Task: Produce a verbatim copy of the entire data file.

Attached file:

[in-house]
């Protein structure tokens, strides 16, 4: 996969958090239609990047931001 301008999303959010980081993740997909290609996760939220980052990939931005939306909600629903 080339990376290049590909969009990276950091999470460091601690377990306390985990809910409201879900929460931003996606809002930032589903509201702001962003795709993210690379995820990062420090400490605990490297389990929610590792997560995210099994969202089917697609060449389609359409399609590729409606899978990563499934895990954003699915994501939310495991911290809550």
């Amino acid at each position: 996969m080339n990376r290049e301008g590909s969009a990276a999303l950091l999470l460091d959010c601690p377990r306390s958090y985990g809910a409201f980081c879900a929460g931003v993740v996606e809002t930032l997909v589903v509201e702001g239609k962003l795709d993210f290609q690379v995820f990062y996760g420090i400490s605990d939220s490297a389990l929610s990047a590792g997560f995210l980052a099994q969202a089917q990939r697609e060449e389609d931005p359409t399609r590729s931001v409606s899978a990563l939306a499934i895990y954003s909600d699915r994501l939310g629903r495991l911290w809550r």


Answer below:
[in-house]
């Protein structure tokens, strides 16, 4: 996969958090239609990047931001 301008999303959010980081993740997909290609996760939220980052990939931005939306909600629903 080339990376290049590909969009990276950091999470460091601690377990306390985990809910409201879900929460931003996606809002930032589903509201702001962003795709993210690379995820990062420090400490605990490297389990929610590792997560995210099994969202089917697609060449389609359409399609590729409606899978990563499934895990954003699915994501939310495991911290809550």
């Amino acid at each position: 996969m080339n990376r290049e301008g590909s969009a990276a999303l950091l999470l460091d959010c601690p377990r306390s958090y985990g809910a409201f980081c879900a929460g931003v993740v996606e809002t930032l997909v589903v509201e702001g239609k962003l795709d993210f290609q690379v995820f990062y996760g420090i400490s605990d939220s490297a389990l929610s990047a590792g997560f995210l980052a099994q969202a089917q990939r697609e060449e389609d931005p359409t399609r590729s931001v409606s899978a990563l939306a499934i895990y954003s909600d699915r994501l939310g629903r495991l911290w809550r």